Last weekend, we were in Boston, Mass., to participate in the 2013 American Society of Landscape Architects (ASLA) Annual Meeting & Expo. The theme of our booth this year was “We believe parks make communities great,” and it featured our newest playground innovation, GeoNetrix.

We believe parks make communities great!

Visitors to our booth were able to get a first look at the iconic playstructure. The dynamic nets, contemporary towers and colored, translucent polycarbonate roofs of GeoNetrix enticed attendees to stop by for a play break and test the new playground innovation. Landscape architects were so captivated by the structure that they voted our booth Best Visual Appeal.

GeoNetrix offered ASLA attendees an opportunity to take a play break and test our new iconic playstructure.

In addition to our booth, we were proud to sponsor the Opening General Session speaker, Jack Dangermond, founder of Esri, who spoke about geodesign and the emerging GIS platform. We also sponsored the ASLA/Landscape Structures Gala at the Boston Children’s Museum, which offered hands-on activities, farm-to-table dining and dancing.

American Society of Landscape Architects Annual Meeting & Expo | Boston, Mass. |

We had a great time in Boston visiting with landscape architects, hearing from industry experts and taking in the nearby attractions. Our employees and playground consultants are already looking forward to 2014 ASLA in Denver, Colo.!

Meet the professional: Dr. Lucy Jane Miller

Dr. Lucy Jane Miller, founder of the SPD Foundation and STAR CenterWe are so honored to work with clients around the world, and we’re constantly learning about their fun and unique projects, obstacles they’ve faced and the innovative solutions they’ve created to overcome challenges. That’s why we’ve created this new feature that spotlights professionals. This week, meet Dr. Lucy Jane Miller, founder of the Sensory Processing Disorder (SPD) Foundation and the STAR Center. Below, you’ll learn how she came to begin her career, and what lead her to start the SPD Foundation.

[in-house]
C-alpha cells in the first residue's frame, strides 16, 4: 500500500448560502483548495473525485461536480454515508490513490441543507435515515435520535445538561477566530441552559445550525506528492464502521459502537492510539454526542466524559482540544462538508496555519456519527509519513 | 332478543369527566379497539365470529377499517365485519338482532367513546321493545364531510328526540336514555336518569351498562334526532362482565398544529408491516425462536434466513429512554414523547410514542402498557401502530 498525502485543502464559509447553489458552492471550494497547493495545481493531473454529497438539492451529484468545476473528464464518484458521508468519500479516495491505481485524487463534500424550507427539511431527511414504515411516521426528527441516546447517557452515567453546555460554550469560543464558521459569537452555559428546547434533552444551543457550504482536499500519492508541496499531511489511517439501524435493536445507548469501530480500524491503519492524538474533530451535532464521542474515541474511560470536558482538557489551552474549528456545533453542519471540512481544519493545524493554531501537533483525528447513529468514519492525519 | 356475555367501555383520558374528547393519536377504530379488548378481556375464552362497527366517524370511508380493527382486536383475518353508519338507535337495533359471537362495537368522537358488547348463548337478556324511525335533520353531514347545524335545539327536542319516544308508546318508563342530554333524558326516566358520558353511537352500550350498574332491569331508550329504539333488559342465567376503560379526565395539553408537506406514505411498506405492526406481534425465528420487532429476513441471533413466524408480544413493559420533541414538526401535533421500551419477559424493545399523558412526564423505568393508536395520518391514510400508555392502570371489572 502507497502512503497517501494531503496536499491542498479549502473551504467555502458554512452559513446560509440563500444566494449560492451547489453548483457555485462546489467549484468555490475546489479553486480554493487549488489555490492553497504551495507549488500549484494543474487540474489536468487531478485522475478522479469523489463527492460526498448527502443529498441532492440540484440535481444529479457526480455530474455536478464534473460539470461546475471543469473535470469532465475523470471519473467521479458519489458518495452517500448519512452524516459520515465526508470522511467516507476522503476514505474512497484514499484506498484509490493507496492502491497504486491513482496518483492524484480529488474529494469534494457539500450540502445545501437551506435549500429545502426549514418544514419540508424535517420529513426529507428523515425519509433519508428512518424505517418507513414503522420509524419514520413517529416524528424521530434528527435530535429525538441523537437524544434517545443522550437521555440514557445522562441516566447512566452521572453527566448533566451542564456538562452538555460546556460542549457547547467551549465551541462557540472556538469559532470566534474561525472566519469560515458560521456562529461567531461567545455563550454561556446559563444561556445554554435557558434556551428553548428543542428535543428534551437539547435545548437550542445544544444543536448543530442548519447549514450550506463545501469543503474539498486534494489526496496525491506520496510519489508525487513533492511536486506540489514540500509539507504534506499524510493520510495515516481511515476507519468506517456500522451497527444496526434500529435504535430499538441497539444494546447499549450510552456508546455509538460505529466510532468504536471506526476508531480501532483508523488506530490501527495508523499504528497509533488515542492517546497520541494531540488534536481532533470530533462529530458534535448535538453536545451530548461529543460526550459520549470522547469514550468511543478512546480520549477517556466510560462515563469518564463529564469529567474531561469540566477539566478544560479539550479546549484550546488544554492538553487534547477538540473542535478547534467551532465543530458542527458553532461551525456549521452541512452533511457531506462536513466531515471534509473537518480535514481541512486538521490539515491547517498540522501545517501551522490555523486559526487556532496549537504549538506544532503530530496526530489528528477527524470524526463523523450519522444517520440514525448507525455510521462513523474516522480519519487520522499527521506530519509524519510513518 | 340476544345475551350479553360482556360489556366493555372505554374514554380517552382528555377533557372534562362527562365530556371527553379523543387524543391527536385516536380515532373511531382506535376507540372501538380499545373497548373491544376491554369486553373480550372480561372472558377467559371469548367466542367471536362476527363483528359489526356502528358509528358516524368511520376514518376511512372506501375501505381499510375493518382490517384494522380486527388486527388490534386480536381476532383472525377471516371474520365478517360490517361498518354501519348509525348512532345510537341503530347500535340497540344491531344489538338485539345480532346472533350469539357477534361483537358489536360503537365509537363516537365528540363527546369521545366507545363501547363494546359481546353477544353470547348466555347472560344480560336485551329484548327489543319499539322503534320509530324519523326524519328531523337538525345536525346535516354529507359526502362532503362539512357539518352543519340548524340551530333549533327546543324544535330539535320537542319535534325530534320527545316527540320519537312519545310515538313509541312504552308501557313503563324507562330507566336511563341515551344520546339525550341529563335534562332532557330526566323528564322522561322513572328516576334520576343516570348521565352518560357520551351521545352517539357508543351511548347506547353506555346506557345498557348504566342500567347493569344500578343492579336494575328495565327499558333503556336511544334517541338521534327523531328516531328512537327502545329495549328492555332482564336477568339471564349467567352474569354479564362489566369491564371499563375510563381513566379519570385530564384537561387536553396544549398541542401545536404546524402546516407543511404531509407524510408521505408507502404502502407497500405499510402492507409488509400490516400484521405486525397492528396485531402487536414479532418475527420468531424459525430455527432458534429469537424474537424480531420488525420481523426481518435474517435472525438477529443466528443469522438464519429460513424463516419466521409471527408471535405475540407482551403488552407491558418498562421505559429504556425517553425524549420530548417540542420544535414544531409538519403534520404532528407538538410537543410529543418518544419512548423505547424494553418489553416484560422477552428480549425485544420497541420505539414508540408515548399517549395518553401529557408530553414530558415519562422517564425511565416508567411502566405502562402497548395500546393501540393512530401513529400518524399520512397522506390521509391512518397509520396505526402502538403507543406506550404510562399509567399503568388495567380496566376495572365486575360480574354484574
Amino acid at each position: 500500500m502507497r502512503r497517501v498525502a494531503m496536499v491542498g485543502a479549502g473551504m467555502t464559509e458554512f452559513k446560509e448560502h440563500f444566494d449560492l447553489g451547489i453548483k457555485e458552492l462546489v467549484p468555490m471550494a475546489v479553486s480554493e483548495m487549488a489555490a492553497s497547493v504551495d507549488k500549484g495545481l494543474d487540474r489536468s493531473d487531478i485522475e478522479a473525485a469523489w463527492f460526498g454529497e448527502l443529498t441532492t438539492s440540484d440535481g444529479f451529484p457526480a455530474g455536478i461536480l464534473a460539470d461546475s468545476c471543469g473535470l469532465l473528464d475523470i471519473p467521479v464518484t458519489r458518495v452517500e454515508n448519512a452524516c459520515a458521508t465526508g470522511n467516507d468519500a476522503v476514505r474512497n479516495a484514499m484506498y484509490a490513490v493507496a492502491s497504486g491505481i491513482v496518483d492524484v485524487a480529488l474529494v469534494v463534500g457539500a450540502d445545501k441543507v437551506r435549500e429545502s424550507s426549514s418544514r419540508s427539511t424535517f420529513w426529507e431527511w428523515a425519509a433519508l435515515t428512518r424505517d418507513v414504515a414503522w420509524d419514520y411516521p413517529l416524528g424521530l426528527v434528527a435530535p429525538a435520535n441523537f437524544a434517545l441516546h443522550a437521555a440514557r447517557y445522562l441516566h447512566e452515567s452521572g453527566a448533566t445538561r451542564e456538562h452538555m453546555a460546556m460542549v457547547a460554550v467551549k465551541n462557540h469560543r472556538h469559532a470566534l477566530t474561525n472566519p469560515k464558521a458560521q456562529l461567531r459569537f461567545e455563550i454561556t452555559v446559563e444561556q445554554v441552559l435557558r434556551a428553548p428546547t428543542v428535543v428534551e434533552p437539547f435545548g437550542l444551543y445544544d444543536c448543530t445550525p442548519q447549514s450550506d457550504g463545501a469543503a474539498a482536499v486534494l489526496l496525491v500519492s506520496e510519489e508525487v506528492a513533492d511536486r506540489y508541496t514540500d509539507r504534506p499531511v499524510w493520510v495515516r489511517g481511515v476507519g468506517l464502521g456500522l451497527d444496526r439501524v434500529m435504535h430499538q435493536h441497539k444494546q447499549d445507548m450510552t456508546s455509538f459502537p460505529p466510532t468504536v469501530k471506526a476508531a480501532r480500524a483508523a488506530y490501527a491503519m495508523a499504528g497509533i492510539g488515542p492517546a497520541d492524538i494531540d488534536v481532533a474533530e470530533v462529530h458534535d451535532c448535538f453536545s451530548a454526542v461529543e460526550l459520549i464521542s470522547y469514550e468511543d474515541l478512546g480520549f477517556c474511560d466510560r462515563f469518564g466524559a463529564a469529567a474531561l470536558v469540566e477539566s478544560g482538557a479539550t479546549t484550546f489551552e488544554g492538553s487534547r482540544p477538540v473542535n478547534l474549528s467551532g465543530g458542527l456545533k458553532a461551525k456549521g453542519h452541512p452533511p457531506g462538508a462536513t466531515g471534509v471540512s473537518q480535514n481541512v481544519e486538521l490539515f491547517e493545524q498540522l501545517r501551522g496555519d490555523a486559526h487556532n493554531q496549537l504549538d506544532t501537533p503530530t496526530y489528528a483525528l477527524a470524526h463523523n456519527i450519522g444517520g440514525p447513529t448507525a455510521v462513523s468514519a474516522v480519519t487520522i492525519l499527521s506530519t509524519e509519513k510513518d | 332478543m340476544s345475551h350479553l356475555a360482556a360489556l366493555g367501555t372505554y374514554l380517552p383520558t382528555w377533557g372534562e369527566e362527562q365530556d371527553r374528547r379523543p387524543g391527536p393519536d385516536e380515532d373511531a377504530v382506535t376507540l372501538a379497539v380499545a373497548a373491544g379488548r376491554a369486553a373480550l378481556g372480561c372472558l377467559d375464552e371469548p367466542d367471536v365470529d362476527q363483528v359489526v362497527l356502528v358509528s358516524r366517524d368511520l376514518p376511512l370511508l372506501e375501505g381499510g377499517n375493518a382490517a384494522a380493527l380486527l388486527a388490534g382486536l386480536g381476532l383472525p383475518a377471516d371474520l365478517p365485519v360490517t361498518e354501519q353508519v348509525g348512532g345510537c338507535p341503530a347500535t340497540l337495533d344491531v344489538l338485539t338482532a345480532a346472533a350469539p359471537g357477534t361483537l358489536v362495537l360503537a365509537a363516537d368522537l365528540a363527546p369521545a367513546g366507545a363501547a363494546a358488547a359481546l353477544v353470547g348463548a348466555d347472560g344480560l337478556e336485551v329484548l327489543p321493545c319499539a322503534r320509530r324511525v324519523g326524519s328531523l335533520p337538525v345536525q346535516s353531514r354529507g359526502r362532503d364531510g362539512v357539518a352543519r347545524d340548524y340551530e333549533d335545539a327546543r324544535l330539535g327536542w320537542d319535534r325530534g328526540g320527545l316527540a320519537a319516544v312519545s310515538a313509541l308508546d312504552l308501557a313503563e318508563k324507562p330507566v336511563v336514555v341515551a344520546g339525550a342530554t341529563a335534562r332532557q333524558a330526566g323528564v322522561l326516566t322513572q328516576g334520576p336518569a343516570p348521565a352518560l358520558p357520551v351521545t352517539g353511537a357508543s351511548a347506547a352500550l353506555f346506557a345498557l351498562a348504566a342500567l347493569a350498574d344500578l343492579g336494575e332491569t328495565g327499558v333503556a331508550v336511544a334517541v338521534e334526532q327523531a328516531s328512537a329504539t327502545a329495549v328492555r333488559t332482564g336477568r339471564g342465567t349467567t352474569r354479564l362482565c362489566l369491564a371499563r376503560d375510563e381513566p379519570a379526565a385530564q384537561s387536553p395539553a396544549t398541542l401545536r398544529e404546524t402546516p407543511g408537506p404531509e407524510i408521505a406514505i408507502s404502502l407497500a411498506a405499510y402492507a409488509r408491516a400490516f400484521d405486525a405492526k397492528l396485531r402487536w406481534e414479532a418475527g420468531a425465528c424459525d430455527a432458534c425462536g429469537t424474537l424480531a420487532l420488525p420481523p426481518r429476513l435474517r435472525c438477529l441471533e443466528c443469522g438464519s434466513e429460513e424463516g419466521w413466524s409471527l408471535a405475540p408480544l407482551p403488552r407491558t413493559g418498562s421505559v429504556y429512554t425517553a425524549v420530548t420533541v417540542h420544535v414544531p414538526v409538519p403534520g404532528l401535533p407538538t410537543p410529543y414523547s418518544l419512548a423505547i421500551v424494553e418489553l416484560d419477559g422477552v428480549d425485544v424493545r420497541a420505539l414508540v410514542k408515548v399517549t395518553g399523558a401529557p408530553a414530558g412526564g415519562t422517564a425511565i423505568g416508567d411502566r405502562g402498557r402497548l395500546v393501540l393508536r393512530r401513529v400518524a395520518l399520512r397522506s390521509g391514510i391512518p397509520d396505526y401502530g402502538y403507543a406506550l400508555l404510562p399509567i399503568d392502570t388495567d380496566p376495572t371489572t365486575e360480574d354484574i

When I was 16-years-old, I stopped seeing things the way other people do. Literally.

Without contact lenses in my eyes, objects were growing blurrier and blurrier. With contacts in, I could see but my eyes ached until, after several hours, I could hardly bear the pain. Only a few months earlier, I’d been thinking about where to go to college, what to do for the summer and all the other things typical 16-year-old girls think about. Then this one big sensory piece started to fail—my sense of sight—and my whole world shifted. My parents took me to a local ophthalmologist but he brushed aside my complaints. “There’s nothing the matter with her eyes,” he told us. “It’s all in her head.”